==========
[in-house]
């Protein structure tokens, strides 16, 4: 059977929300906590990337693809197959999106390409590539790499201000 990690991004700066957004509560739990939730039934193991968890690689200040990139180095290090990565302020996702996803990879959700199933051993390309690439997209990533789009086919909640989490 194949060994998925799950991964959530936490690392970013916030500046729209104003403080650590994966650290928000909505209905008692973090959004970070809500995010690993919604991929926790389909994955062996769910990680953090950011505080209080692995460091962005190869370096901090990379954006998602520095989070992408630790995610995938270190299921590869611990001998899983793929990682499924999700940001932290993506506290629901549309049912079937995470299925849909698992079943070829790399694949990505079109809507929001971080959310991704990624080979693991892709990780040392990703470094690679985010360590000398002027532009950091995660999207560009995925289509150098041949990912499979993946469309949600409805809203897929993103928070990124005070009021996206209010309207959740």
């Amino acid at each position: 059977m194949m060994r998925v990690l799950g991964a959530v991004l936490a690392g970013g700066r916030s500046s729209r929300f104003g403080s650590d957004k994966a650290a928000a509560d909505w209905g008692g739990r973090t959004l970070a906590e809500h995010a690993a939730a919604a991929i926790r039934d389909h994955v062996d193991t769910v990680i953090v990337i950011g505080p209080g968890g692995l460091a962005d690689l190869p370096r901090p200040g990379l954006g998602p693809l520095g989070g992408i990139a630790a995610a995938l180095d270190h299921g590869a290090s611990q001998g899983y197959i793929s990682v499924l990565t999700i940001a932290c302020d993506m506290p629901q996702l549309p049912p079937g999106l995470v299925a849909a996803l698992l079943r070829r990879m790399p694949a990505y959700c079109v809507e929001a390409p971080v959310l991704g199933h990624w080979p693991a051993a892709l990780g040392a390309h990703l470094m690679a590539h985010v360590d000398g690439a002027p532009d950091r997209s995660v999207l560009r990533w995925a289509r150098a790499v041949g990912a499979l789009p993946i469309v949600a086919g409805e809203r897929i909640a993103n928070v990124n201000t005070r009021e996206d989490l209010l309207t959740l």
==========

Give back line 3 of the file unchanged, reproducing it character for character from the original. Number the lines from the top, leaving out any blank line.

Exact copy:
């Amino acid at each position: 059977m194949m060994r998925v990690l799950g991964a959530v991004l936490a690392g970013g700066r916030s500046s729209r929300f104003g403080s650590d957004k994966a650290a928000a509560d909505w209905g008692g739990r973090t959004l970070a906590e809500h995010a690993a939730a919604a991929i926790r039934d389909h994955v062996d193991t769910v990680i953090v990337i950011g505080p209080g968890g692995l460091a962005d690689l190869p370096r901090p200040g990379l954006g998602p693809l520095g989070g992408i990139a630790a995610a995938l180095d270190h299921g590869a290090s611990q001998g899983y197959i793929s990682v499924l990565t999700i940001a932290c302020d993506m506290p629901q996702l549309p049912p079937g999106l995470v299925a849909a996803l698992l079943r070829r990879m790399p694949a990505y959700c079109v809507e929001a390409p971080v959310l991704g199933h990624w080979p693991a051993a892709l990780g040392a390309h990703l470094m690679a590539h985010v360590d000398g690439a002027p532009d950091r997209s995660v999207l560009r990533w995925a289509r150098a790499v041949g990912a499979l789009p993946i469309v949600a086919g409805e809203r897929i909640a993103n928070v990124n201000t005070r009021e996206d989490l209010l309207t959740l």